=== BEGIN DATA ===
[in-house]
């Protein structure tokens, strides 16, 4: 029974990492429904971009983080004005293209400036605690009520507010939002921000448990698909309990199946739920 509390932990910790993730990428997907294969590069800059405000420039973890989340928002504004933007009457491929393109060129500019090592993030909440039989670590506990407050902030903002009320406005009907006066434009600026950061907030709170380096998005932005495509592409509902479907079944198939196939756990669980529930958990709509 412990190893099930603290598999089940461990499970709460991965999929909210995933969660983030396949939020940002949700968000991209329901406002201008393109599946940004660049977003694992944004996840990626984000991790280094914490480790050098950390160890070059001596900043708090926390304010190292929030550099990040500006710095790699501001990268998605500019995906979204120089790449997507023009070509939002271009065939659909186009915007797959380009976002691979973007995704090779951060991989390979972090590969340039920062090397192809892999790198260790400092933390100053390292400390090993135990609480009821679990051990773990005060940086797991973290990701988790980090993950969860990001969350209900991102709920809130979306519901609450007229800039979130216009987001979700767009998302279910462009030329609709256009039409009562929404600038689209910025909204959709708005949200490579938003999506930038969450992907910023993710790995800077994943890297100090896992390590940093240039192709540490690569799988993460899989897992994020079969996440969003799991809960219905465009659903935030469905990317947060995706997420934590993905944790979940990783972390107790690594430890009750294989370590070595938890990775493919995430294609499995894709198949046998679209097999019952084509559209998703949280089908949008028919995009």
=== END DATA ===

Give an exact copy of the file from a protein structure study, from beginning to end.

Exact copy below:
[in-house]
């Protein structure tokens, strides 16, 4: 029974990492429904971009983080004005293209400036605690009520507010939002921000448990698909309990199946739920 509390932990910790993730990428997907294969590069800059405000420039973890989340928002504004933007009457491929393109060129500019090592993030909440039989670590506990407050902030903002009320406005009907006066434009600026950061907030709170380096998005932005495509592409509902479907079944198939196939756990669980529930958990709509 412990190893099930603290598999089940461990499970709460991965999929909210995933969660983030396949939020940002949700968000991209329901406002201008393109599946940004660049977003694992944004996840990626984000991790280094914490480790050098950390160890070059001596900043708090926390304010190292929030550099990040500006710095790699501001990268998605500019995906979204120089790449997507023009070509939002271009065939659909186009915007797959380009976002691979973007995704090779951060991989390979972090590969340039920062090397192809892999790198260790400092933390100053390292400390090993135990609480009821679990051990773990005060940086797991973290990701988790980090993950969860990001969350209900991102709920809130979306519901609450007229800039979130216009987001979700767009998302279910462009030329609709256009039409009562929404600038689209910025909204959709708005949200490579938003999506930038969450992907910023993710790995800077994943890297100090896992390590940093240039192709540490690569799988993460899989897992994020079969996440969003799991809960219905465009659903935030469905990317947060995706997420934590993905944790979940990783972390107790690594430890009750294989370590070595938890990775493919995430294609499995894709198949046998679209097999019952084509559209998703949280089908949008028919995009």